The company said it would consult stakeholders and come to a decision by May 31.

In response, Canada’s Minister of Natural Resources, Jim Carr, reaffirmed Ottawa’s support for getting the pipeline built and echoed Trudeau by saying the project “is in the national interest”.

“This crucial resource project will expand export markets for Canadian resources and create thousands of good, middle-class jobs and no one should be standing in the way of those jobs and the families that stand to benefit,” Carr said in a statement.

Ottawa said it will seek to reassure Kinder Morgan of the economic viability of the project, but the government has not explicitly said whether it will offer the company financial support, and if so, how much.

“We are determined to find a solution. With all our partners, we continue to consider all available options. As our prime minister has said, this pipeline will be built,” Carr said.

Federal jurisdiction

Ottawa has also painted the problem as a struggle between federal and provincial jurisdiction. Under the country’s constitution, the federal government has the final say over national projects that cut across multiple provinces.

Trudeau said his government would consider tabling new legislation to reaffirm that the federal government has jurisdiction over these types of projects.

Provincial leaders, meanwhile, have emerged on opposite sides of the issue.

Rachel Notley, the premier of Alberta, home to Canada’s sizeable tar sands oil reserves, is unsurprisingly strongly in favour of the project.

“The federal government, along with the government of Alberta, has commenced discussions with Kinder Morgan to establish a financial relationship that will eliminate investor risk,” Notley said on Sunday.

For his part, BC Premier John Horgan has been a vocal opponent of Trans Mountain.

The BC government recently proposed a measure to make it more difficult to transport oil through the province, and mayors, federal parliament members and other officials across BC have also voiced their unequivocal opposition to the pipeline.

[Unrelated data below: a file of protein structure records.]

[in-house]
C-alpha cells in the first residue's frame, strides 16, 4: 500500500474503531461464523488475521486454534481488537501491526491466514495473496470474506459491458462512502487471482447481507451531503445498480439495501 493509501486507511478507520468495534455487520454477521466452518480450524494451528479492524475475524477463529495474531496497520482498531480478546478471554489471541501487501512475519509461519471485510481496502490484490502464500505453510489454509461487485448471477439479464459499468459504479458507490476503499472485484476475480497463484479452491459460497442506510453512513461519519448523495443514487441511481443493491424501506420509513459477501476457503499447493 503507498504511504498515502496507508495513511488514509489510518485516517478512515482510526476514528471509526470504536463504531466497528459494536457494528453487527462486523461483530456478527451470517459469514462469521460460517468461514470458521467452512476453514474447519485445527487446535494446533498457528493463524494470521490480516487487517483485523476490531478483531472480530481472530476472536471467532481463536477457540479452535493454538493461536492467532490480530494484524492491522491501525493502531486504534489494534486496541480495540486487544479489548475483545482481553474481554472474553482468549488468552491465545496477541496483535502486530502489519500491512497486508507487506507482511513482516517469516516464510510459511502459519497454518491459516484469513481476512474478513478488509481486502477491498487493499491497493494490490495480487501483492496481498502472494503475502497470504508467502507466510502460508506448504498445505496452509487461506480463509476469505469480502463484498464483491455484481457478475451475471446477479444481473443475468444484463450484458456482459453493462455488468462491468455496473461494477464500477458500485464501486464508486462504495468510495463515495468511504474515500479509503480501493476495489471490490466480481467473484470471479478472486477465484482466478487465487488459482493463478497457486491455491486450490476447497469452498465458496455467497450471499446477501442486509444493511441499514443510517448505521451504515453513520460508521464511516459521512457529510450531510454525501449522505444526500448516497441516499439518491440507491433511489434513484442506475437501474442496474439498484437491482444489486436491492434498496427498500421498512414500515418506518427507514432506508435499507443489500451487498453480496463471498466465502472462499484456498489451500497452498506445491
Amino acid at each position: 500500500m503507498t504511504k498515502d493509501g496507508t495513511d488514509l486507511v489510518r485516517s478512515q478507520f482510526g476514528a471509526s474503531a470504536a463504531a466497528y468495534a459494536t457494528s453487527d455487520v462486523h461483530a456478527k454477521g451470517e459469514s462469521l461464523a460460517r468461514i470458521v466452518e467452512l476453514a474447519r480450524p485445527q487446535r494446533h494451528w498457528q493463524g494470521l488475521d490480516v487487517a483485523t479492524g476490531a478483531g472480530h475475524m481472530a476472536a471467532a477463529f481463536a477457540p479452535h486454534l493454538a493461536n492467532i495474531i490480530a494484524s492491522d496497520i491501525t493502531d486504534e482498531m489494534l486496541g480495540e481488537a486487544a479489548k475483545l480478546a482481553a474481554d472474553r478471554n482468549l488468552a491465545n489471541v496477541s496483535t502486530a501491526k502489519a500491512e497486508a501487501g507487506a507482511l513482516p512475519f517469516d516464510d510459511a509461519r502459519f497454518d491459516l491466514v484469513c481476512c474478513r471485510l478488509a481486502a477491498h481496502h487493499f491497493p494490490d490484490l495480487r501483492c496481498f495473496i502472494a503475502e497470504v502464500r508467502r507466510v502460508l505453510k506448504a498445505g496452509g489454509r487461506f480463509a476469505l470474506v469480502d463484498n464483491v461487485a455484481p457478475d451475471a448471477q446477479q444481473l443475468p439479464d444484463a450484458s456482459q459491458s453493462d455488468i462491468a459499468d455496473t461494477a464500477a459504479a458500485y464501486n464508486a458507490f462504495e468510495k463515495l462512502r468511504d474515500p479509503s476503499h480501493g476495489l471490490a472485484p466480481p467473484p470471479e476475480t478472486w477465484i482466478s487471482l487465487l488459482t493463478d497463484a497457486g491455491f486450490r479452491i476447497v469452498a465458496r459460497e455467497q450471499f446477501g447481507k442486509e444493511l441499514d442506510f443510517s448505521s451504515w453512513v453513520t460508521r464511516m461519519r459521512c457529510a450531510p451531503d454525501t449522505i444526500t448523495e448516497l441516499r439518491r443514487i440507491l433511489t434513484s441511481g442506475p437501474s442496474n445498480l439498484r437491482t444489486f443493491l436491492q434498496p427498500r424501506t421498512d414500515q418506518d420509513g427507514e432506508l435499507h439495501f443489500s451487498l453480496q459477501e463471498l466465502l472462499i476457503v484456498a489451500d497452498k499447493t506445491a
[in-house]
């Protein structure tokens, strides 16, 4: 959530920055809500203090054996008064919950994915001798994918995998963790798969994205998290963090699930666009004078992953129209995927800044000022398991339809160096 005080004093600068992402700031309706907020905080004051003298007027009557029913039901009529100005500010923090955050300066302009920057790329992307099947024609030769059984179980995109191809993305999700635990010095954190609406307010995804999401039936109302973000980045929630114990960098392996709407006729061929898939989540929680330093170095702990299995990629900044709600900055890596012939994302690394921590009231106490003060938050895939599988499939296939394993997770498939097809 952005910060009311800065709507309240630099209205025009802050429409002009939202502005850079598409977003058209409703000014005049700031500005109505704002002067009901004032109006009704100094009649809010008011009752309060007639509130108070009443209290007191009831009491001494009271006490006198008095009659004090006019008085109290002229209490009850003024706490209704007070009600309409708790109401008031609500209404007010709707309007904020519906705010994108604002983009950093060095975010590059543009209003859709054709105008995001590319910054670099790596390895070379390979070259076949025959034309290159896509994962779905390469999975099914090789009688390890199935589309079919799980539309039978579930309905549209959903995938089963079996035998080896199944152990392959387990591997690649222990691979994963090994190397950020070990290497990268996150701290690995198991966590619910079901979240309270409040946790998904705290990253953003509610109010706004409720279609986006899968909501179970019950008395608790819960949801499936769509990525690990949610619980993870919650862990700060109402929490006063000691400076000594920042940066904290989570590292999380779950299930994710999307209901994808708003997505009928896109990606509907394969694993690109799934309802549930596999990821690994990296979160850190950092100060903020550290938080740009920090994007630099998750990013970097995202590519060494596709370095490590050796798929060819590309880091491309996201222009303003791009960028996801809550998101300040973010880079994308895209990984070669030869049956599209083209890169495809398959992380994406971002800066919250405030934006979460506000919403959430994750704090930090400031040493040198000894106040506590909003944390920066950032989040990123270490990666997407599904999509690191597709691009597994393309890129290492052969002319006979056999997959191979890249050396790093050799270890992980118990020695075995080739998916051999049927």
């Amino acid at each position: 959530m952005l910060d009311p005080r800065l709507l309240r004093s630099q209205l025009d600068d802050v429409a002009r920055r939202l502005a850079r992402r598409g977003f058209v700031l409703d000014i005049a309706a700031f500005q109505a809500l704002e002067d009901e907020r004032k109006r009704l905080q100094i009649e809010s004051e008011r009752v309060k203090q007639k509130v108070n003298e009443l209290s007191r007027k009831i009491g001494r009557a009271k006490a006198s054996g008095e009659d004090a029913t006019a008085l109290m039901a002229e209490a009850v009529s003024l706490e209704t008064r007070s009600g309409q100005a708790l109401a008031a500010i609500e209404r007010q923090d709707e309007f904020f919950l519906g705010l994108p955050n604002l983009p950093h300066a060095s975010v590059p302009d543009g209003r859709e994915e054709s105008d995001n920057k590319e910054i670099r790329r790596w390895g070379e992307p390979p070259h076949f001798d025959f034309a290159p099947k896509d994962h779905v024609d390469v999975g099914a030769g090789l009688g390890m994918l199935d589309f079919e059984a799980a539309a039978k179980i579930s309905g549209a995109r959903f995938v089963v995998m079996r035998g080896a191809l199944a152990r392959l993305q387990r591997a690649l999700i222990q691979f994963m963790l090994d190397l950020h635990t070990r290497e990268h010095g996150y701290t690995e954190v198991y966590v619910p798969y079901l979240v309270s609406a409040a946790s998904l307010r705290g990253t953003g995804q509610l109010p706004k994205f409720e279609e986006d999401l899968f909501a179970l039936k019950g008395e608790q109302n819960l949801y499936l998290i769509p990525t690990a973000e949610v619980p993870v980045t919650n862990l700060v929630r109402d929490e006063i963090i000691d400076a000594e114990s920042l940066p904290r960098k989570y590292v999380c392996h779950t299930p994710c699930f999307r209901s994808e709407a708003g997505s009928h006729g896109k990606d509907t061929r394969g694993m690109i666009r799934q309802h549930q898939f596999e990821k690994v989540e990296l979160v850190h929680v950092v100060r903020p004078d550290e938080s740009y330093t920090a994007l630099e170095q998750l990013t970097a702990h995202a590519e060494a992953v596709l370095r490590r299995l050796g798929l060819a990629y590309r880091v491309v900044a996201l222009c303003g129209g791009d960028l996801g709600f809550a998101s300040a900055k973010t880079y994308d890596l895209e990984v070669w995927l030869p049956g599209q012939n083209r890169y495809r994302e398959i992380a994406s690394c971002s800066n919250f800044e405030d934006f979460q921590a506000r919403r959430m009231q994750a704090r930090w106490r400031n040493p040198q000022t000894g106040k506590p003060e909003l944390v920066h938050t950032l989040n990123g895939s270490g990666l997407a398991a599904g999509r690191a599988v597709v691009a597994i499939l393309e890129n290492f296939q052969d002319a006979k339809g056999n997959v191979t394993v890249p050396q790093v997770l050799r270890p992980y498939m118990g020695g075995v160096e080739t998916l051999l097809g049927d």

“The prime minister has failed on this project. He is blowing this into a national crisis because of his mishandling of this file,” said Kennedy Stewart, an MP in Burnaby, BC, which recently hosted a march against Trans Mountain.

The government of Quebec even waded into the fray last week, after a minister published an open letter that criticised the Trudeau government for attempting to impose its will unilaterally on the provinces.

Opposition to other pipeline projects has been particularly strong in the past years in the French-speaking province, which has historically been a staunch defender of rights at the provincial level.

‘Our rights haven’t been honoured’

But for indigenous peoples, the Trans Mountain pipeline is just one example of the deeper problem of various levels of government in Canada bulldozing over their rights.

“This land was given to us by our ancestors and it is our responsibility as elected leaders to protect that land for our children and their children,” said Khelsilem, a spokesperson for the Squamish Nation Council in BC, on Monday.

“We have rights as a nation that have not been met or honoured,” he said.

A protester listens to speeches at a protest rally against Morgan’s Trans Mountain pipeline in southern British Columbia [File: Nick Didlick/Reuters]

Chief Bob Chamberlin, vice president of the Union of BC Indian Chiefs, said the Canadian government’s support for Trans Mountain also goes against its commitment to respect the United Nations Declaration for the Rights of Indigenous Peoples (UNDRIP).

Canada signed on to UNDRIP in 2016 and the declaration states that countries must obtain “free, prior and informed consent” before undertaking any actions that may affect indigenous peoples.

While the current focus is on the Trans Mountain pipeline, in particular, Chamberlin said the debate stems from a deeper issue.

“The underlying, fundamental issue for Canada is the fact that since the beginning of this country they have system disregarded aboriginal rights, aboriginal peoples, and exploited the lands and resources that our own peoples for others’ enjoyment,” he said.

“When a company from the United States declares that May 31 is the drop-deadline to go forward, this is an ultimatum to the Canadian government to run over and disregard the human rights of aboriginal people in Canada,” Chamberlin continued.

“I want to believe that Canadians find this unacceptable.”